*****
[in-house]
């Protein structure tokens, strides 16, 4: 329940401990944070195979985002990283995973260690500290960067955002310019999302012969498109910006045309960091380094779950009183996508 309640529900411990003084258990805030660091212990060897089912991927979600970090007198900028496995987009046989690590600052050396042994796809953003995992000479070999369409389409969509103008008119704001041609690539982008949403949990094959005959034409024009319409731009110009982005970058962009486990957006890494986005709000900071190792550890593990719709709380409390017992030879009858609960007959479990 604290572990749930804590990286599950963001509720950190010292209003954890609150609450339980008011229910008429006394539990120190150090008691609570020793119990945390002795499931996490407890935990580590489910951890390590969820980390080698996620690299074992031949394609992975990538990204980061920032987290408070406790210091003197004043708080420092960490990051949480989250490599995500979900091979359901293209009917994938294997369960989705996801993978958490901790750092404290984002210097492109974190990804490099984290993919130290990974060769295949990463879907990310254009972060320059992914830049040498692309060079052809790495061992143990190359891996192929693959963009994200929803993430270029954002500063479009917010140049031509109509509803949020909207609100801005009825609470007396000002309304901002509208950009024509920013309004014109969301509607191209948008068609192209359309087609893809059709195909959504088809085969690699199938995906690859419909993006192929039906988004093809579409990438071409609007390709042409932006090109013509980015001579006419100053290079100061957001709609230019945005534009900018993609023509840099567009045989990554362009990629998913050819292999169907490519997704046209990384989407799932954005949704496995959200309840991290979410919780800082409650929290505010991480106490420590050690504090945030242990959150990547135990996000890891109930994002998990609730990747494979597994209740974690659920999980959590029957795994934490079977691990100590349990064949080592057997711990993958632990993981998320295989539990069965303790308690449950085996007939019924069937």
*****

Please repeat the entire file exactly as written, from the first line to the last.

[in-house]
């Protein structure tokens, strides 16, 4: 329940401990944070195979985002990283995973260690500290960067955002310019999302012969498109910006045309960091380094779950009183996508 309640529900411990003084258990805030660091212990060897089912991927979600970090007198900028496995987009046989690590600052050396042994796809953003995992000479070999369409389409969509103008008119704001041609690539982008949403949990094959005959034409024009319409731009110009982005970058962009486990957006890494986005709000900071190792550890593990719709709380409390017992030879009858609960007959479990 604290572990749930804590990286599950963001509720950190010292209003954890609150609450339980008011229910008429006394539990120190150090008691609570020793119990945390002795499931996490407890935990580590489910951890390590969820980390080698996620690299074992031949394609992975990538990204980061920032987290408070406790210091003197004043708080420092960490990051949480989250490599995500979900091979359901293209009917994938294997369960989705996801993978958490901790750092404290984002210097492109974190990804490099984290993919130290990974060769295949990463879907990310254009972060320059992914830049040498692309060079052809790495061992143990190359891996192929693959963009994200929803993430270029954002500063479009917010140049031509109509509803949020909207609100801005009825609470007396000002309304901002509208950009024509920013309004014109969301509607191209948008068609192209359309087609893809059709195909959504088809085969690699199938995906690859419909993006192929039906988004093809579409990438071409609007390709042409932006090109013509980015001579006419100053290079100061957001709609230019945005534009900018993609023509840099567009045989990554362009990629998913050819292999169907490519997704046209990384989407799932954005949704496995959200309840991290979410919780800082409650929290505010991480106490420590050690504090945030242990959150990547135990996000890891109930994002998990609730990747494979597994209740974690659920999980959590029957795994934490079977691990100590349990064949080592057997711990993958632990993981998320295989539990069965303790308690449950085996007939019924069937």